2. Connected

    Spiritual but not religious has been my belief for many years. I lost faith in organized religion when it seemed to me that a few people used their connection with God as an excuse to control the masses. It seemed to me that the leaders of the church did this by claiming their connection to God is better, stronger or existed (where the masses did not have a such a connection) more than the people they controlled. The spark of God is in all things living (and not living). When I realized that God equals "unconditional love," "truth" and "joy," it became apparent to me that we are all connected. Everyones connection with God is just as existent as everyone else. We are all one. To me, spirituality is my connection to God, to all others and to all things. I don't care to have a few people (leaders of the church) dictating to me their rules that govern my connection with God. God loves me unconditionally, therefore by definition, there are no rules to receive it. Although they may have not started that way, in my opinion, religious organizations ultimately end up being about the wealth and power of a few and this is accomplished in the name of God. I care not to pass judgement on this way of life. Many people need to "be led." I choose not to be one of them. That's my story and for now I'm sticking to it.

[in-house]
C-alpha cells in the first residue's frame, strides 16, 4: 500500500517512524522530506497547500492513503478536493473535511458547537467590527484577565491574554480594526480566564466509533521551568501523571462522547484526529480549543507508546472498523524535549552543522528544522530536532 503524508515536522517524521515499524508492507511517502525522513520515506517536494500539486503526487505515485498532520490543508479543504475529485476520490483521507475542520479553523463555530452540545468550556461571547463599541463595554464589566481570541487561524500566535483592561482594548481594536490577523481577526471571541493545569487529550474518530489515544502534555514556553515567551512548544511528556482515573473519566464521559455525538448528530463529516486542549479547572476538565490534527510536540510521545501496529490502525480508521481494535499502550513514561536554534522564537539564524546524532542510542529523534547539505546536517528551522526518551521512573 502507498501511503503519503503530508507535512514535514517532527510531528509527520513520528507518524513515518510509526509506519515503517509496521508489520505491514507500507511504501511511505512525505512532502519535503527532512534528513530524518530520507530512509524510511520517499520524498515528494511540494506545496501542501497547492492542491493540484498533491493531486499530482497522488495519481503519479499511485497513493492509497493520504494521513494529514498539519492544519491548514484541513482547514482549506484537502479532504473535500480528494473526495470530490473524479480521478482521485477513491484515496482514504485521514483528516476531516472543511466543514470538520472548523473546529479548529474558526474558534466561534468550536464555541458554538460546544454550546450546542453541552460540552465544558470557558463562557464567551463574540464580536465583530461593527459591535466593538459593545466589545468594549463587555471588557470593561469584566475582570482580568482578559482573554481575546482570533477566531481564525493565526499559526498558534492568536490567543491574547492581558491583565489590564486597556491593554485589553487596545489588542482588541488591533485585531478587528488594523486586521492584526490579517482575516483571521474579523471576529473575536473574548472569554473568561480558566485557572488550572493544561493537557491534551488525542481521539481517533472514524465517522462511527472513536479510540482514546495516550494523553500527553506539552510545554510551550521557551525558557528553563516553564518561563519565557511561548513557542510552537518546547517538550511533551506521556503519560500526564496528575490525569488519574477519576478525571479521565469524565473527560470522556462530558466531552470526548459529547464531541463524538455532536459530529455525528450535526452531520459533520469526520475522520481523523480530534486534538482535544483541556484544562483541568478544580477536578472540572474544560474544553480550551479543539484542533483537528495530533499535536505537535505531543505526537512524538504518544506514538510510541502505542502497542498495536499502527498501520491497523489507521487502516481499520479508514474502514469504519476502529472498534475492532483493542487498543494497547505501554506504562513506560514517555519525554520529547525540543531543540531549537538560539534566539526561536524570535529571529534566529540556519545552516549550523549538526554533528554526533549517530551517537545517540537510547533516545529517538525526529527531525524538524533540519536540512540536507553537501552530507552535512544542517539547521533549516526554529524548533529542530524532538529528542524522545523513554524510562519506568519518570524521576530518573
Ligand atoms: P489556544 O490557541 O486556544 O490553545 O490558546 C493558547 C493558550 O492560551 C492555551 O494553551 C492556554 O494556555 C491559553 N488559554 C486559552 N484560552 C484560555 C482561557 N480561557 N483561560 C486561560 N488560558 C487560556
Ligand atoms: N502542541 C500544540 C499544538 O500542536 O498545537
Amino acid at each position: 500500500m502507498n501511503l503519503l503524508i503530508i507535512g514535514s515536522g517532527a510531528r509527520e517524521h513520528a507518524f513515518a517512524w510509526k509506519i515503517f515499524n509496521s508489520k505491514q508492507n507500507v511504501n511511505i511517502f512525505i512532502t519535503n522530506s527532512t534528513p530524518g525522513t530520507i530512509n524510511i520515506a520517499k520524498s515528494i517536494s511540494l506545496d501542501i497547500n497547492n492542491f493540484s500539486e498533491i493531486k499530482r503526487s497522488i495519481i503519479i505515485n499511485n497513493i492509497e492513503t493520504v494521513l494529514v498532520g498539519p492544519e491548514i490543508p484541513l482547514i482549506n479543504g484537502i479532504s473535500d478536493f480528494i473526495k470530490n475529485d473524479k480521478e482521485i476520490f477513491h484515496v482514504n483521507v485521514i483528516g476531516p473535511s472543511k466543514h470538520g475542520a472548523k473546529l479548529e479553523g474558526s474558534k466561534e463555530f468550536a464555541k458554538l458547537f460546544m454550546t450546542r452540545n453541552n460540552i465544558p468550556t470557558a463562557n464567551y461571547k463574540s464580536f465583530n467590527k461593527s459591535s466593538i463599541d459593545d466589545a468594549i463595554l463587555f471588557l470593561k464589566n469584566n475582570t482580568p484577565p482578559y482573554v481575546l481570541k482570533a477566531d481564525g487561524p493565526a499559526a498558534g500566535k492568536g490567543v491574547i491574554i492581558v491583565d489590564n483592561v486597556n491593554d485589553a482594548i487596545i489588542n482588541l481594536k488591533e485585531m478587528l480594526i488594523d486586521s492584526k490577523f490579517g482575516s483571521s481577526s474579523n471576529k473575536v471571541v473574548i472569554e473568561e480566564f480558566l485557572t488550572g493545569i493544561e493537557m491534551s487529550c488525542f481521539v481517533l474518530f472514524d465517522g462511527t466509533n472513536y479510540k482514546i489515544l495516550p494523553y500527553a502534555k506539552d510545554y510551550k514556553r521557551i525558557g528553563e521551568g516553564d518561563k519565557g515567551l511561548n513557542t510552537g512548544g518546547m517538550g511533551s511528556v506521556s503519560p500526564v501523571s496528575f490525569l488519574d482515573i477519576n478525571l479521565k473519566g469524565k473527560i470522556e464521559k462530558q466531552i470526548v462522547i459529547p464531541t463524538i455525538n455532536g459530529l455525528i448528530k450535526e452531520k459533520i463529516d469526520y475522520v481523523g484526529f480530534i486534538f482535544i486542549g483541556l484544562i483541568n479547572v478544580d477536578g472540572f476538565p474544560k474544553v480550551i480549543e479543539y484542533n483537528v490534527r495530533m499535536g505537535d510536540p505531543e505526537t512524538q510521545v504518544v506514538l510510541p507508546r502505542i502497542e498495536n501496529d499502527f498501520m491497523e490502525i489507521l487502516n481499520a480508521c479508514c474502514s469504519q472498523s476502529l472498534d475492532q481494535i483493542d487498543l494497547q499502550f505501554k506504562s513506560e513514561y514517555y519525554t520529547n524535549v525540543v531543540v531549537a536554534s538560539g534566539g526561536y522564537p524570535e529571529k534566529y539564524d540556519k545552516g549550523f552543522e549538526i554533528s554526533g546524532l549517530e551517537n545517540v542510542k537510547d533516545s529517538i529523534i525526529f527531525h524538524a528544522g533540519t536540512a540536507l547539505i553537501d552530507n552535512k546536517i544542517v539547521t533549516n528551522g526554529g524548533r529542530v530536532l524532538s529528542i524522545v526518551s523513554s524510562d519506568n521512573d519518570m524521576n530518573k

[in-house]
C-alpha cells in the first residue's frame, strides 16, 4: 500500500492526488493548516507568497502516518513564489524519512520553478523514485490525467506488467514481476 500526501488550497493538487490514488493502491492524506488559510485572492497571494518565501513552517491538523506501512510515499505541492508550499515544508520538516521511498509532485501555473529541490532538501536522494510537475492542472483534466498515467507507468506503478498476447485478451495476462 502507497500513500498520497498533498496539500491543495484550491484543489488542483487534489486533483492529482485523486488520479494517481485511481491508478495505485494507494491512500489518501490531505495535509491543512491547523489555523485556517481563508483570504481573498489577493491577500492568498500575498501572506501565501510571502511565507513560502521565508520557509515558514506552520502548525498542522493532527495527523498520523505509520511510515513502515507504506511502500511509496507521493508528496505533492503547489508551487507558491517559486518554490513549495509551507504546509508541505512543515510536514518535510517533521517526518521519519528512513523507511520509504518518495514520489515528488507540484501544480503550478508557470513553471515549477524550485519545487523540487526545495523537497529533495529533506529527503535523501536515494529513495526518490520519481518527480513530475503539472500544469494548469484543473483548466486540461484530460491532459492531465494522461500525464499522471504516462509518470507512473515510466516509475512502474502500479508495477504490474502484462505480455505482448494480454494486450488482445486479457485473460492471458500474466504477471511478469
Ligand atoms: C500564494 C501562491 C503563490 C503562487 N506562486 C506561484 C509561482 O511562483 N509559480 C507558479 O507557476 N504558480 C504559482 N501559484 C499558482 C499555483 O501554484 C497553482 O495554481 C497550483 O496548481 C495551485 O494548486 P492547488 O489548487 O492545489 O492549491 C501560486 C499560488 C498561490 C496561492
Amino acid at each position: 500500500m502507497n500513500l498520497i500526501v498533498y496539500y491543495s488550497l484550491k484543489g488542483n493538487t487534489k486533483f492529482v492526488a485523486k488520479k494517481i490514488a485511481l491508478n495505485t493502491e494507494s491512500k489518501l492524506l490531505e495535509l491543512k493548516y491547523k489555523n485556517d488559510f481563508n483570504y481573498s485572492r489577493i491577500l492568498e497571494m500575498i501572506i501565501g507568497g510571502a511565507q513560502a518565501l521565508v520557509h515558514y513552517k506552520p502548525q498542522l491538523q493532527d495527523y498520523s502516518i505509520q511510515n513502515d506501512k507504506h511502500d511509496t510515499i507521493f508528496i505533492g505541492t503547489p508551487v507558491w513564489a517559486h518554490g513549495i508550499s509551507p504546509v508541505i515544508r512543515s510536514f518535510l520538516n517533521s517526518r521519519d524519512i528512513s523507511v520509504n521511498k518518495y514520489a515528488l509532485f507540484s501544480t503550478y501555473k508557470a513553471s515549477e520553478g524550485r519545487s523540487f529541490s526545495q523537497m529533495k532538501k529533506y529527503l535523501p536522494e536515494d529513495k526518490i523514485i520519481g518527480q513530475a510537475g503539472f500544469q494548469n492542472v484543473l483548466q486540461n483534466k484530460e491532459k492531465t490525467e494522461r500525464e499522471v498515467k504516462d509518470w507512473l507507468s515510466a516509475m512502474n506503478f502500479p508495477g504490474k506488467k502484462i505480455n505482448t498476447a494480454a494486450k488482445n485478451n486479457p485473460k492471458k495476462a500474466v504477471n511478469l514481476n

November 18, 2012 at 9:51 am |
  3. BOb the Prairie Dog

    NO ONE knows what happens when we die and ANYONE claiming such knowledge is a LIAR who probably wants your money.

    Religion is a cop out on reality,

    November 18, 2012 at 9:50 am |
  4. Ignorance & Bigotry Disguised As Opinion

    Infotainment, but not news, is a cop out.

    November 18, 2012 at 9:47 am |
  5. Dave Harris

    Does anybody really need holy men to give them permission to be 'spiritual', or tell them what to believe? Who does this guy think he is, anyway? Nobody has to go to his church, or any other church, and they can call themselves whatever they want. He needs to get over himself.

    November 18, 2012 at 9:47 am |
  6. Vadivan Mani

    It depends on what I believe in.

    November 18, 2012 at 9:45 am |
  7. Orakl

    Spirituality pervades all religions. All religions have positives and negatives. Atheism is no exception. More often than not, the real issue is who is trying to exploit who, how and for what purpose? Religion is a convenient tool for exploiters. So is science. Neither is wrong, per se, but unscrupulous humans can find a way to torment each other using any means. If we had 7 billion people who don't believe in any religion, there would still be issues, just a different bunch. Most day to day problems are not caused by religions, although it could be an excuse or underpinning. If I were to make a list of all kinds of problems humanity faces, religion would account for hardly 25%. Point is, "God" or "Theology" isn't the root cause, it is our depraved morality. And morality needs neither "God" nor "Religion".

    November 18, 2012 at 9:44 am |
  8. Dirk